As predicted by many, the Socialist Francois Hollande has defeated the sitting French President Nicolas Sarkozy.
In absurd fashion, the right-wing Drudge Report has tried to spin this event in its headlines as bad news for Obama because it's a case of an incumbent being unseated.
Contrary to what Drudge might think, it's clearly a case of people in Europe becoming fed up with IMF-mandated austerity, but what is the broader picture? It looks like it may be the beginning of the end for austerity, and possibly the end of the Eurozone itself, if France breaks with Germany in the current strategy for dealing with the debt crisis so far. Does it also mean a resurgence of the left in Europe? Maybe not. The French Socialists are known for being pragmatists rather than ideologues. Things might not change that much. Should the Socialists in France take heart at the results, or was it more a case of the French people being fed up with Sarkozy's arrogance and buffoonery? The strong showing of the the far-right, anti-immigration National Front Party of Marine Le Pen in the first round has caused more than a little bit of disquiet.
I was reading an article in Slate the other morning, which seemed to indicate that despite the Socialist victory, the real story of these results is the resurgence of extreme right-wing parties, not only in France, but throughout all of Europe. The thesis of Yascha Mounk’s article seems to be that instead of strangling them in their cribs like they should have, center-right parties in Europe formed coalitions with extreme rightist parties over the years in order to win elections against the left, but have now lost the ability to control them.
The true winner of this election isn’t France’s left; it’s Europe’s far right…The reason is simple. In this election, France’s establishment has embraced Islamophobic ideas to an unprecedented degree.
Right-wing populism, once a fringe phenomenon, has been conquering the bastions of Europe’s political mainstream with frightening speed.. It’s difficult to know whether Europe’s populists are approaching the zenith of their power or will continue their steady rise. But one thing is certain: At no point in Europe’s postwar history has the far right’s influence been as pervasive as it is now….
All of this matters beyond France because, historically, what happens in Paris often portends what will happen elsewhere on the continent. It’s not just that most Europeans think of the French Revolution as the cradle of modern democracy… Up until now, populists have celebrated their biggest successes in countries like the Netherlands, Italy, and Poland. But France isn’t as small as the Netherlands, as politically dysfunctional as Italy, or as new to democracy as Poland. The sad spectacle of the last several weeks is the culmination of a wider European trend of accommodating the far right—and it may suggest it’s about to get much worse...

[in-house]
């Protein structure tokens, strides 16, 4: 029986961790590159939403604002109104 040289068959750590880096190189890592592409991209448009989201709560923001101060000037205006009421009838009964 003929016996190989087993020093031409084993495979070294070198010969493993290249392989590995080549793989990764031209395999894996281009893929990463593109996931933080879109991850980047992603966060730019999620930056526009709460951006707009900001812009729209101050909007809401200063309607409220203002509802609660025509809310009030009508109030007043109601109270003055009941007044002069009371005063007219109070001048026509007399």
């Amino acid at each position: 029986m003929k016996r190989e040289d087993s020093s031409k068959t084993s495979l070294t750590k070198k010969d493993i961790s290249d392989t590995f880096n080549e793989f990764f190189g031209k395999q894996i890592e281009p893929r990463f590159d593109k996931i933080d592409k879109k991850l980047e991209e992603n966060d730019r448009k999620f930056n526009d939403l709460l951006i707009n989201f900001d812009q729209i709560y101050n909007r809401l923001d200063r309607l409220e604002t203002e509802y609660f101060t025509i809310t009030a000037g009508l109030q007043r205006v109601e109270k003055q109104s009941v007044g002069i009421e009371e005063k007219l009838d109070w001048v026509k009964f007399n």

Like in France, established political parties across the continent at first vowed to shun surging populist leaders like Jörg Haider of Austria or Geert Wilders of the Netherlands. A cordon sanitaire was to unite all democrats in their fight against the far right threat. But unity did not last long. As populist parties in these countries gained in strength, traditional coalition governments, especially those formed by center-right parties, lost their majorities. Center-right leaders realized that to gain or preserve power they would have to cooperate with the populists. As a result, in one country after another, center-right parties that had once vowed to fight the far right have come to rely on them to prop themselves up.Is there something to this? I've been reading a book that suggests that there is less here to worry about than meets the eye, but on the other hand, the book is a few years old now. It's called Sixty Million Frenchmen Can't Be Wrong: Why We Love France but Not the French. In explaining the strength of extreme parties in the first round of French presidential elections in 2002, when Le Pen’s father made it into the second round of voting, it says....
In the French system, the main danger comes from the potential of electors to express too large a variety of points of view; This is exactly what produced the upset of the 2002 presidential elections (When Le Pen’s National Front advanced to the 2nd round). The left spread its vote across too many parties, which allowed the extreme right candidate to push the left out of the second round…. Like all European extreme right politicians, Le Pen’s platform was strongly anti-Europe, anti-immigrant, and law and order. Naturally, all of France and the entire world decried Le Pen’s first round victory, Jacques Chirac, who had come first, called the French to rally behind him and on May 1, one million people gathered in Paris to protest the extreme right.
The aftermath was interesting. Le Pen was completely isolated and hardly made any progress. On the second round, he garnered 19 percent of the vote, which was barely the sum of the total extreme right vote in the first round.Who’s right? Have things changed significantly in the last ten years?
This has been parallel-posted on Wordpress at The Doge.